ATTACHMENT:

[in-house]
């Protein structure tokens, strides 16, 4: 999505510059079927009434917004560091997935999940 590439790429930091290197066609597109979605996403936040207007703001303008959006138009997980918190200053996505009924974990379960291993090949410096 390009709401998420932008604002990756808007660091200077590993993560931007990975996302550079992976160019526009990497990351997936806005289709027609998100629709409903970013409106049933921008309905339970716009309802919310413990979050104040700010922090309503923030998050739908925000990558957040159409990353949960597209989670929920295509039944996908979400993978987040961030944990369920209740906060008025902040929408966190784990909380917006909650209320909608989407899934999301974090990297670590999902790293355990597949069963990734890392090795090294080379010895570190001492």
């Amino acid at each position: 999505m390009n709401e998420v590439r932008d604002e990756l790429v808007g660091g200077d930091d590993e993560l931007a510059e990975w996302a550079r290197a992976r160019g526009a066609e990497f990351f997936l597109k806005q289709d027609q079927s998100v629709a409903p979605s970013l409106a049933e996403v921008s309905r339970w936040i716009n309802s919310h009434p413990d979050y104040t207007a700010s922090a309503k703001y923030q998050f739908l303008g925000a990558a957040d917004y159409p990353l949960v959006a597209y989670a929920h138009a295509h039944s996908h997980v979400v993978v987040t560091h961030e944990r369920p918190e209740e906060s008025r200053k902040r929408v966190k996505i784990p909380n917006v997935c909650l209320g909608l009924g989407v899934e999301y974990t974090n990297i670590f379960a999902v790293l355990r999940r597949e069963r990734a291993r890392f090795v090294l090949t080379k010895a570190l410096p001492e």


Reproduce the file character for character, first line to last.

[in-house]
């Protein structure tokens, strides 16, 4: 999505510059079927009434917004560091997935999940 590439790429930091290197066609597109979605996403936040207007703001303008959006138009997980918190200053996505009924974990379960291993090949410096 390009709401998420932008604002990756808007660091200077590993993560931007990975996302550079992976160019526009990497990351997936806005289709027609998100629709409903970013409106049933921008309905339970716009309802919310413990979050104040700010922090309503923030998050739908925000990558957040159409990353949960597209989670929920295509039944996908979400993978987040961030944990369920209740906060008025902040929408966190784990909380917006909650209320909608989407899934999301974090990297670590999902790293355990597949069963990734890392090795090294080379010895570190001492």
């Amino acid at each position: 999505m390009n709401e998420v590439r932008d604002e990756l790429v808007g660091g200077d930091d590993e993560l931007a510059e990975w996302a550079r290197a992976r160019g526009a066609e990497f990351f997936l597109k806005q289709d027609q079927s998100v629709a409903p979605s970013l409106a049933e996403v921008s309905r339970w936040i716009n309802s919310h009434p413990d979050y104040t207007a700010s922090a309503k703001y923030q998050f739908l303008g925000a990558a957040d917004y159409p990353l949960v959006a597209y989670a929920h138009a295509h039944s996908h997980v979400v993978v987040t560091h961030e944990r369920p918190e209740e906060s008025r200053k902040r929408v966190k996505i784990p909380n917006v997935c909650l209320g909608l009924g989407v899934e999301y974990t974090n990297i670590f379960a999902v790293l355990r999940r597949e069963r990734a291993r890392f090795v090294l090949t080379k010895a570190l410096p001492e």